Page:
WHAT is the winter solstice, and why do so many people around the world bother to celebrate it, as they do every year at this time?
“The word ‘solstice’ derives from the Latin sol (meaning sun) and statum (stand still),” explains the NY Times Op-Ed Contributor in the article”There Goes the Sun.”
The phenomenon reflects what we see on the first days of summer and winter at dawn for two or three days.
At that time the sun seems to linger for several minutes in its passage across the sky, before beginning to double back.
Winter in the northern hemisphere marks the annual return of an ancient solar festival. Indeed, “turnings of the sun” is an old phrase, used by both Hesiod and Homer.
The novelist Alan Furst has one of his characters nicely observe, “the day the sun is said to pause,” recalls the NY Times Op Ed: “Pleasing, that idea. …
As though the universe stopped for a moment to reflect, took a day off from work. One could sense it, time slowing down.”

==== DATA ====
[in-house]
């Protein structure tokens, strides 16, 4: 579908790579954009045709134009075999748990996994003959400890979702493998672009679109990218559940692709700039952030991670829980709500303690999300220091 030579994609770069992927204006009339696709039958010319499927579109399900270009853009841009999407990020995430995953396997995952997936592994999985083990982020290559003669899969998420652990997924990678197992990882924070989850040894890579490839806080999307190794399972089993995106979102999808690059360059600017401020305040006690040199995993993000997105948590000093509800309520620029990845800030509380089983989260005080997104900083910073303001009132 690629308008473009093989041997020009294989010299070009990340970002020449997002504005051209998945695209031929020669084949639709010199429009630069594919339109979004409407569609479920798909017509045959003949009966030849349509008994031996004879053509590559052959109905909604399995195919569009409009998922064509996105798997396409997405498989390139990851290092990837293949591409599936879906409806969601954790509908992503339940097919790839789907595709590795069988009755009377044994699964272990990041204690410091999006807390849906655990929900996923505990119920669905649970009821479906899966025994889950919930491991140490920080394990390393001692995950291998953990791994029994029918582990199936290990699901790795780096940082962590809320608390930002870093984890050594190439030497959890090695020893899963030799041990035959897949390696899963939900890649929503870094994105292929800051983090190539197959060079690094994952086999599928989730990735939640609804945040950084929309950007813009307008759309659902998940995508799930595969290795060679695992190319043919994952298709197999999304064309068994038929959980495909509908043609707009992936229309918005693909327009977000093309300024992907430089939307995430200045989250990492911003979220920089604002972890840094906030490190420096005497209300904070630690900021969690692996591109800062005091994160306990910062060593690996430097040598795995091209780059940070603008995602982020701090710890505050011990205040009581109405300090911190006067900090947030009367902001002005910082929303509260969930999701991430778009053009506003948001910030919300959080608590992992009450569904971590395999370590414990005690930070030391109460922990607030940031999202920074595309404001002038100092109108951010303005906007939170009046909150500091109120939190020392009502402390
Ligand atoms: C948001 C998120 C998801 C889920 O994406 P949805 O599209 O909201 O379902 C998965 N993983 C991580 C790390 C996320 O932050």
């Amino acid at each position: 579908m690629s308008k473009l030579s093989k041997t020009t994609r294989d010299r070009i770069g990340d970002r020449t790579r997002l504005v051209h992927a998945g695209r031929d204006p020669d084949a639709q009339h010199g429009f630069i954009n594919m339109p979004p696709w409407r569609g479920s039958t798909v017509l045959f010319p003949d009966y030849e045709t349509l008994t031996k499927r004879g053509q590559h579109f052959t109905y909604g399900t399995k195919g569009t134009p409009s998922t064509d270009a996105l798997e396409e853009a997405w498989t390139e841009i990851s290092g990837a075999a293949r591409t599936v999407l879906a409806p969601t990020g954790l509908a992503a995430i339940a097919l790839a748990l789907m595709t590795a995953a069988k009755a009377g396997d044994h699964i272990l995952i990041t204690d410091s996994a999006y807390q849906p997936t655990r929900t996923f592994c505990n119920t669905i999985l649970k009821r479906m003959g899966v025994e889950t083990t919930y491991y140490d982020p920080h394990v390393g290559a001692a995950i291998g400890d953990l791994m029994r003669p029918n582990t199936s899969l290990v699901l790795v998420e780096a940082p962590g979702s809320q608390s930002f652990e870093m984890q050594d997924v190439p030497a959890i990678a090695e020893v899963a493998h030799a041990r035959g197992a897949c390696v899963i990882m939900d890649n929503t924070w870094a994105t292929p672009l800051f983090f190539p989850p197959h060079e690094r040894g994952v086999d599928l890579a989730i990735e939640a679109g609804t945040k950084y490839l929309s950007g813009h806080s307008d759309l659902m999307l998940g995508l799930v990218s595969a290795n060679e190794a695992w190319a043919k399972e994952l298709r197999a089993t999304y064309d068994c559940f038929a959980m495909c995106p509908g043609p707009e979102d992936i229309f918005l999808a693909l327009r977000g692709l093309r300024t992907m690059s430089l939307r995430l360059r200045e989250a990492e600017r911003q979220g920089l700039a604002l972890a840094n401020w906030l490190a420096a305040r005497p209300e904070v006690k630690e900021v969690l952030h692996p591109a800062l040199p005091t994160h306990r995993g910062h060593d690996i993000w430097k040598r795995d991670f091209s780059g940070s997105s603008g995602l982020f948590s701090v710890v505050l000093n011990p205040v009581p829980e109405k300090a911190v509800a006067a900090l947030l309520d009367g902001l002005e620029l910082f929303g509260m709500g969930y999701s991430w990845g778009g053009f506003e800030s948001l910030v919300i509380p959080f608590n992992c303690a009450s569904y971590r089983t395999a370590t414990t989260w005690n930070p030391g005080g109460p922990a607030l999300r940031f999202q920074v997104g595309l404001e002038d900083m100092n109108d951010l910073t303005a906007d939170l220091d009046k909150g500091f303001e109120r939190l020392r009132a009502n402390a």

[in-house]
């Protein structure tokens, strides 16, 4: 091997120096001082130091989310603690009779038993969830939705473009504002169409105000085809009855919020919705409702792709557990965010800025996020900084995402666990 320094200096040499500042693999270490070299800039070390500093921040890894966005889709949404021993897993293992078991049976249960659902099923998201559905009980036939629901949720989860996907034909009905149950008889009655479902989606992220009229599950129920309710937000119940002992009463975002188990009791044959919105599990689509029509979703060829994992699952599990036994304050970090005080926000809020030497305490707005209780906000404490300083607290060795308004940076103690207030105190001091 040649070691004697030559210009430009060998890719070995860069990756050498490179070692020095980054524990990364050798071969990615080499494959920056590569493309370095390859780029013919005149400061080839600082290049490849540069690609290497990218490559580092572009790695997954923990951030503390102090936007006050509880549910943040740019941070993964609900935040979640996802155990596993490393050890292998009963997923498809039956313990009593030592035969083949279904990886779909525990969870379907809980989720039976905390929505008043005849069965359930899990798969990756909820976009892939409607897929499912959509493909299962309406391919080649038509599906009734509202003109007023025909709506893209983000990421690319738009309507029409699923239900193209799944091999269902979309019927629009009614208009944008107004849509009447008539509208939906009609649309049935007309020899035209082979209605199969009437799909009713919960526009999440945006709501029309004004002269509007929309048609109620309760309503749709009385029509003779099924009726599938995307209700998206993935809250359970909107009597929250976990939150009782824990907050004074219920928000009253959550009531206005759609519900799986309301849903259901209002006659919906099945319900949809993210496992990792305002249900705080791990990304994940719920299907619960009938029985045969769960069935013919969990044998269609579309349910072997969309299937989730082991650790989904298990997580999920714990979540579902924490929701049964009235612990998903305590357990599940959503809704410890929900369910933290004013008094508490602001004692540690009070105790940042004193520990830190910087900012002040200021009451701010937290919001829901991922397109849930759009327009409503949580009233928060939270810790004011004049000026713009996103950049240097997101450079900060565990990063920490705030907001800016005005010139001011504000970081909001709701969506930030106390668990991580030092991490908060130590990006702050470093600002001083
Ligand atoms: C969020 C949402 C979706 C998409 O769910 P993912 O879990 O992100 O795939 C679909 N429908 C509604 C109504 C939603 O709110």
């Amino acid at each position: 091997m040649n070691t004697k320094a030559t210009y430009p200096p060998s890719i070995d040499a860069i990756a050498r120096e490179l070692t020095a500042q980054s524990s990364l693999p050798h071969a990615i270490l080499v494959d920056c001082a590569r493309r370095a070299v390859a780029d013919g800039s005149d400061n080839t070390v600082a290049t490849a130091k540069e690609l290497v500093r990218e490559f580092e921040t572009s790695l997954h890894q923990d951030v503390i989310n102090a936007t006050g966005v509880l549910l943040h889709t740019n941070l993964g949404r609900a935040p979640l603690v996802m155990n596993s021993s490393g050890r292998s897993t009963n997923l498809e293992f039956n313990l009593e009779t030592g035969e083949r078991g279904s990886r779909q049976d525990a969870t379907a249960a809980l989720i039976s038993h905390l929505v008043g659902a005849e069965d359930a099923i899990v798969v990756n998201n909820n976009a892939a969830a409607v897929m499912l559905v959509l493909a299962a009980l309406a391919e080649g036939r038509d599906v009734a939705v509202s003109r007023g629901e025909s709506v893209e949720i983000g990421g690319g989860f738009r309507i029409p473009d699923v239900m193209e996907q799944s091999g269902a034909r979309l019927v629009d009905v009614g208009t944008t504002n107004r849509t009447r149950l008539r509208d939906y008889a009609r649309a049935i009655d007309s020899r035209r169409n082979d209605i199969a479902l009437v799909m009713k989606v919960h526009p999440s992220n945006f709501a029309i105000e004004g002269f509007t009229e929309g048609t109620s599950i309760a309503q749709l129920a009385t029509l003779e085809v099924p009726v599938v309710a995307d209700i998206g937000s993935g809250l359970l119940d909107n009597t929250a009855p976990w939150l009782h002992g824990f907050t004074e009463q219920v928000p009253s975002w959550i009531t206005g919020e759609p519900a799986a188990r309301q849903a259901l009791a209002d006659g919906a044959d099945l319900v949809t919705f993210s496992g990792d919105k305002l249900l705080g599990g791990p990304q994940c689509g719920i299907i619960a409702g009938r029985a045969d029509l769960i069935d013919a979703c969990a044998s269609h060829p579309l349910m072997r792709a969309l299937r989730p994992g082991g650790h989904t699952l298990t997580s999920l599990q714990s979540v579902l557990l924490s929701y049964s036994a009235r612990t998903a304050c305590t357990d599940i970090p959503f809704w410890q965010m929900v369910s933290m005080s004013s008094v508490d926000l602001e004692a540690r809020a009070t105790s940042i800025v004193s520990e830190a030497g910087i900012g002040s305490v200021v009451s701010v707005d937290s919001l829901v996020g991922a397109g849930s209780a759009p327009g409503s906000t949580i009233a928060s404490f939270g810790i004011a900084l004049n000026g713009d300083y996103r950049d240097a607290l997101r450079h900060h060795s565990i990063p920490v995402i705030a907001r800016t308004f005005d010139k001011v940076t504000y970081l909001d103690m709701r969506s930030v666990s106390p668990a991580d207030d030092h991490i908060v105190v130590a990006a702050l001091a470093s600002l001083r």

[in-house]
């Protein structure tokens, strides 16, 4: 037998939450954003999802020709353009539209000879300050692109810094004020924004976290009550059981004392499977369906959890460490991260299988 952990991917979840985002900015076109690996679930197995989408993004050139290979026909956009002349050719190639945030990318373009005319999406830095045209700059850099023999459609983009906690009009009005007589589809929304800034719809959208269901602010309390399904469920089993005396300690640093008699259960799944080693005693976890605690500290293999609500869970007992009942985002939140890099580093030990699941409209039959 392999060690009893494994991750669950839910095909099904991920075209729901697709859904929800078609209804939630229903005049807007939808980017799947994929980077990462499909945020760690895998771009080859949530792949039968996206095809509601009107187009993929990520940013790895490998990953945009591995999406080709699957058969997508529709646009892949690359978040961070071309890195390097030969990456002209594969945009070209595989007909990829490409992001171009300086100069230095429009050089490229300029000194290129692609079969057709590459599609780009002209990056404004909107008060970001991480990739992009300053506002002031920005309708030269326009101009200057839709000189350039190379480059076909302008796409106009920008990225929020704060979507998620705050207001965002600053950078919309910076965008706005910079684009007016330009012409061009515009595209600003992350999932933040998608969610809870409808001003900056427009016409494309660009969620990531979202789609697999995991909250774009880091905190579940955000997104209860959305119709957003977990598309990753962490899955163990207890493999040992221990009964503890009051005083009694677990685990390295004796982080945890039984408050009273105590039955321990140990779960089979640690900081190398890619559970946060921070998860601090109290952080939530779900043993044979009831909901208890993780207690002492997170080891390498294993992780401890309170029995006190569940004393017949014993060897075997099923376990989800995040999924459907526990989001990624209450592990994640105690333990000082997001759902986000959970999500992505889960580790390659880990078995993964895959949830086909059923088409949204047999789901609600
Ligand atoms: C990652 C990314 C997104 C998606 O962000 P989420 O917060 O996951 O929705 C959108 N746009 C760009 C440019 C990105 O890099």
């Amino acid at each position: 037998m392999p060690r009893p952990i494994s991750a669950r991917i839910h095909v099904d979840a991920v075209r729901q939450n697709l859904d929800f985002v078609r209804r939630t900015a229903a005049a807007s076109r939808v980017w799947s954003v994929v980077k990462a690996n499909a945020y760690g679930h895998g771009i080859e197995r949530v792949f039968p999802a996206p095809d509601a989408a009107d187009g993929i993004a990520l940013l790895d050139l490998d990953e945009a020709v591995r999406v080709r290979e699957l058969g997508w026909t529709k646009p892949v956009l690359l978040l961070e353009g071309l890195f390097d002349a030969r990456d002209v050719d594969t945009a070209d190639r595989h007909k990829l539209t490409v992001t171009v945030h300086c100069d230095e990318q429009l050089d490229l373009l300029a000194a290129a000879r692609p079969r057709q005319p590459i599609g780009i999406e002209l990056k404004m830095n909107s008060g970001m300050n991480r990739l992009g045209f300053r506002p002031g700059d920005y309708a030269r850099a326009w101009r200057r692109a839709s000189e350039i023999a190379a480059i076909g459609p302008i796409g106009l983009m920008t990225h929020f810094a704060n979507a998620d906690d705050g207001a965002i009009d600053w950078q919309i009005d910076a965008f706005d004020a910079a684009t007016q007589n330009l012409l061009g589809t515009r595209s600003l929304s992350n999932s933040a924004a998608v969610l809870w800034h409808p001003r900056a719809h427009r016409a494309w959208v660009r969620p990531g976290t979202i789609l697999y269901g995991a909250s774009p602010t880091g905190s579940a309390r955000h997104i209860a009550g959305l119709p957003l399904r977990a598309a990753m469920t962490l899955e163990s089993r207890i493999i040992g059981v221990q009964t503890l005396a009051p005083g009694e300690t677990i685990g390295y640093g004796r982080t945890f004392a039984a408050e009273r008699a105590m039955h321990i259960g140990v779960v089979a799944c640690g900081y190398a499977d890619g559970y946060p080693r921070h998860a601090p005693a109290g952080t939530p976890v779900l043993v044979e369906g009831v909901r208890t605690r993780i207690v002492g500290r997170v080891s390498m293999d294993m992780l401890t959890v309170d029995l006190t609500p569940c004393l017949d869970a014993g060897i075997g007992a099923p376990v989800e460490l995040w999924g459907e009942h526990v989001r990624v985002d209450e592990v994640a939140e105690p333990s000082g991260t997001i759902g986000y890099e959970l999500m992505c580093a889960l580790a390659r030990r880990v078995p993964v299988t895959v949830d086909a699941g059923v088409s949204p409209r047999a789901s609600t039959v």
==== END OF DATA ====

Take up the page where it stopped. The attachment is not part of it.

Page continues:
But the event has deeper, metaphysical implications. Both the Sun and the human heart are the two greatest life-givers we know. Indissolubly interconnected, according to occult teachings, both radiate continuously a powerful aura of biological and regenerative energies.
“The Sun has but one distinct function,” Blavatsky explains to her students (Transactions, 116) — “it gives the impulse of life to all that breathes and lives under its light. The sun is the throbbing heart of the system, each throb being an impulse. … This impulse is not mechanical but a purely spiritual, nervous impulse.”